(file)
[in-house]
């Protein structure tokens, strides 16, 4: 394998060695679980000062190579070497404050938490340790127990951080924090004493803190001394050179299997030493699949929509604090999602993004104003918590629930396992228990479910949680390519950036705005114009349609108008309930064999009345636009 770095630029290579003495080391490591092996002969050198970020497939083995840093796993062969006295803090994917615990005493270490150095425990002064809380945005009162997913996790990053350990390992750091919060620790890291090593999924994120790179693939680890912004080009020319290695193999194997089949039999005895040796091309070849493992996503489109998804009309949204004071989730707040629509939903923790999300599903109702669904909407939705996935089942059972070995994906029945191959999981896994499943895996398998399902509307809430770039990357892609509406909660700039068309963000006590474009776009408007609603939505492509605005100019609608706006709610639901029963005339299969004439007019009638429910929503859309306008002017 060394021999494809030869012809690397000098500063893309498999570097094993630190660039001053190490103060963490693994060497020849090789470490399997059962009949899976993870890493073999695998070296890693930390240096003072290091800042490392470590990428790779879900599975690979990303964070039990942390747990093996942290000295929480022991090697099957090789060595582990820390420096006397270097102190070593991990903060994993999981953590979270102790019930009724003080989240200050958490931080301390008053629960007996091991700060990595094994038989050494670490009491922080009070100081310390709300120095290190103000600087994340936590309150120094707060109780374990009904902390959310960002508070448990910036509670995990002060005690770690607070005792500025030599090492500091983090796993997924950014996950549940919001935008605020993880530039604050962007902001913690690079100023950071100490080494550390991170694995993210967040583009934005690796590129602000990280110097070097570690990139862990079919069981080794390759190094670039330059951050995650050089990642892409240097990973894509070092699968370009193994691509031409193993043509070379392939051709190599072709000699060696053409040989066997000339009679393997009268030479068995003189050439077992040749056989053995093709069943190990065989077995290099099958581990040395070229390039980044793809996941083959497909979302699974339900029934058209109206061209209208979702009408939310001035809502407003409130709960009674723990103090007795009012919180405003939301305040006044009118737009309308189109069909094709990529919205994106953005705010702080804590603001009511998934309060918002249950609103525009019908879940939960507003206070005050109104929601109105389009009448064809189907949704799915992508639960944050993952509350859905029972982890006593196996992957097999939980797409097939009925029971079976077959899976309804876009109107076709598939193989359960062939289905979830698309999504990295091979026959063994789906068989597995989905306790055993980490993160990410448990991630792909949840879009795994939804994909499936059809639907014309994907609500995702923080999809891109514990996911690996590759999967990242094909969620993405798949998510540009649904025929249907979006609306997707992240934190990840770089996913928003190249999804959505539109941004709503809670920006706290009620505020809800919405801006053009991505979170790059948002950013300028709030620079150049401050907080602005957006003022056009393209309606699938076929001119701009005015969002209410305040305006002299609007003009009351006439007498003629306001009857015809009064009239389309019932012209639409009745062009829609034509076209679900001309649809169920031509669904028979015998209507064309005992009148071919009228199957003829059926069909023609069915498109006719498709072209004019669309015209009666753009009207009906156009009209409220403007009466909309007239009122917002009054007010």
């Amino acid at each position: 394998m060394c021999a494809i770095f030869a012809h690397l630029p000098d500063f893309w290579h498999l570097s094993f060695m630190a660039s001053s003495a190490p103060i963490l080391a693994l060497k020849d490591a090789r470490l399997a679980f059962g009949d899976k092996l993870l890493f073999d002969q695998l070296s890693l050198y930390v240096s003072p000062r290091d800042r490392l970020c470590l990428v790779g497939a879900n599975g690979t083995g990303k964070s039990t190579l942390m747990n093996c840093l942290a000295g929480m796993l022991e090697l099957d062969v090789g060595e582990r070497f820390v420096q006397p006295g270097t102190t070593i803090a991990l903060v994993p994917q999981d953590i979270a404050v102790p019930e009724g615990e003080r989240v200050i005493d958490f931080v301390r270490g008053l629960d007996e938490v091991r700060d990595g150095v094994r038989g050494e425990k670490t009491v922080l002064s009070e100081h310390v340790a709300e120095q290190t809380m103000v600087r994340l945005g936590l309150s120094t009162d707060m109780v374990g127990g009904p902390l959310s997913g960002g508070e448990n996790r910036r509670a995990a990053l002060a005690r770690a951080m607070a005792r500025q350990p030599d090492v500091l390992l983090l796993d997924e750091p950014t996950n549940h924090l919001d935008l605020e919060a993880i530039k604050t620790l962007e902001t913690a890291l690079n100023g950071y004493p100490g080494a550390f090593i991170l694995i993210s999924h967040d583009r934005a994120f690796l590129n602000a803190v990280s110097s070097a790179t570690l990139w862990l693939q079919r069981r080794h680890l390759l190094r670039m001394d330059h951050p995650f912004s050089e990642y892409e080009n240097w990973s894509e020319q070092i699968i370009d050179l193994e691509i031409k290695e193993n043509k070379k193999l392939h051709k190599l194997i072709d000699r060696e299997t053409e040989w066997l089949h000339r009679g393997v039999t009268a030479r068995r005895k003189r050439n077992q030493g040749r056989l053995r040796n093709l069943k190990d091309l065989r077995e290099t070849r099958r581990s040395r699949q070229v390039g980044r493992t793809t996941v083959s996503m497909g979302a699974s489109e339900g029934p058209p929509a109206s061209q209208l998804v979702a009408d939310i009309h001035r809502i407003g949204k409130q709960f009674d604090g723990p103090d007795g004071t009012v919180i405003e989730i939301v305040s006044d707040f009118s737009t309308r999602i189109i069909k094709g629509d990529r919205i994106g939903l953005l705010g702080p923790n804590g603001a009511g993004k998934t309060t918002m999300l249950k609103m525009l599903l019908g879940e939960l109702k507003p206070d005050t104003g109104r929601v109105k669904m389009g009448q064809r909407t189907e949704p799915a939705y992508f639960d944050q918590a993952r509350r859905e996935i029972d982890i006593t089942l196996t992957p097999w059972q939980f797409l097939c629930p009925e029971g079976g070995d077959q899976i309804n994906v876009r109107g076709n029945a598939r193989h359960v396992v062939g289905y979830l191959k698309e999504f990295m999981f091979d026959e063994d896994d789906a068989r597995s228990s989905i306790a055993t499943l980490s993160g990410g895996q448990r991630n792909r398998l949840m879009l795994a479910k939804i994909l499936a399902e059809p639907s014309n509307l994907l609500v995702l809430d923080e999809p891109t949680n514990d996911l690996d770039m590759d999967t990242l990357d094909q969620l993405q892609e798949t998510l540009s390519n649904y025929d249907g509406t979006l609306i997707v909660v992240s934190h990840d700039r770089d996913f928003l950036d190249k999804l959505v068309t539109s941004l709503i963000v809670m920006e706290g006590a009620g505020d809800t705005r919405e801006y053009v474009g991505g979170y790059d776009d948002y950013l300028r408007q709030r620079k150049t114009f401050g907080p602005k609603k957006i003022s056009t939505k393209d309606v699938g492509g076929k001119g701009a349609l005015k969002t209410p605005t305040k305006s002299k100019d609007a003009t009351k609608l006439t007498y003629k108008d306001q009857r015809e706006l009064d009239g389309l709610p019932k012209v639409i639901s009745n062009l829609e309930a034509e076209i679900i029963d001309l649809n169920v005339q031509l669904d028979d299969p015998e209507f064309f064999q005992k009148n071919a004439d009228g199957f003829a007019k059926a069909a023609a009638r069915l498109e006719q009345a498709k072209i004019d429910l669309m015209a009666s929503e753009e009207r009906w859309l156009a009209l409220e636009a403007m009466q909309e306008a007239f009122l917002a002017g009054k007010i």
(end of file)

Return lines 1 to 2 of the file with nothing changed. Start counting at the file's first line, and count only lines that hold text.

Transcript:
[in-house]
């Protein structure tokens, strides 16, 4: 394998060695679980000062190579070497404050938490340790127990951080924090004493803190001394050179299997030493699949929509604090999602993004104003918590629930396992228990479910949680390519950036705005114009349609108008309930064999009345636009 770095630029290579003495080391490591092996002969050198970020497939083995840093796993062969006295803090994917615990005493270490150095425990002064809380945005009162997913996790990053350990390992750091919060620790890291090593999924994120790179693939680890912004080009020319290695193999194997089949039999005895040796091309070849493992996503489109998804009309949204004071989730707040629509939903923790999300599903109702669904909407939705996935089942059972070995994906029945191959999981896994499943895996398998399902509307809430770039990357892609509406909660700039068309963000006590474009776009408007609603939505492509605005100019609608706006709610639901029963005339299969004439007019009638429910929503859309306008002017 060394021999494809030869012809690397000098500063893309498999570097094993630190660039001053190490103060963490693994060497020849090789470490399997059962009949899976993870890493073999695998070296890693930390240096003072290091800042490392470590990428790779879900599975690979990303964070039990942390747990093996942290000295929480022991090697099957090789060595582990820390420096006397270097102190070593991990903060994993999981953590979270102790019930009724003080989240200050958490931080301390008053629960007996091991700060990595094994038989050494670490009491922080009070100081310390709300120095290190103000600087994340936590309150120094707060109780374990009904902390959310960002508070448990910036509670995990002060005690770690607070005792500025030599090492500091983090796993997924950014996950549940919001935008605020993880530039604050962007902001913690690079100023950071100490080494550390991170694995993210967040583009934005690796590129602000990280110097070097570690990139862990079919069981080794390759190094670039330059951050995650050089990642892409240097990973894509070092699968370009193994691509031409193993043509070379392939051709190599072709000699060696053409040989066997000339009679393997009268030479068995003189050439077992040749056989053995093709069943190990065989077995290099099958581990040395070229390039980044793809996941083959497909979302699974339900029934058209109206061209209208979702009408939310001035809502407003409130709960009674723990103090007795009012919180405003939301305040006044009118737009309308189109069909094709990529919205994106953005705010702080804590603001009511998934309060918002249950609103525009019908879940939960507003206070005050109104929601109105389009009448064809189907949704799915992508639960944050993952509350859905029972982890006593196996992957097999939980797409097939009925029971079976077959899976309804876009109107076709598939193989359960062939289905979830698309999504990295091979026959063994789906068989597995989905306790055993980490993160990410448990991630792909949840879009795994939804994909499936059809639907014309994907609500995702923080999809891109514990996911690996590759999967990242094909969620993405798949998510540009649904025929249907979006609306997707992240934190990840770089996913928003190249999804959505539109941004709503809670920006706290009620505020809800919405801006053009991505979170790059948002950013300028709030620079150049401050907080602005957006003022056009393209309606699938076929001119701009005015969002209410305040305006002299609007003009009351006439007498003629306001009857015809009064009239389309019932012209639409009745062009829609034509076209679900001309649809169920031509669904028979015998209507064309005992009148071919009228199957003829059926069909023609069915498109006719498709072209004019669309015209009666753009009207009906156009009209409220403007009466909309007239009122917002009054007010």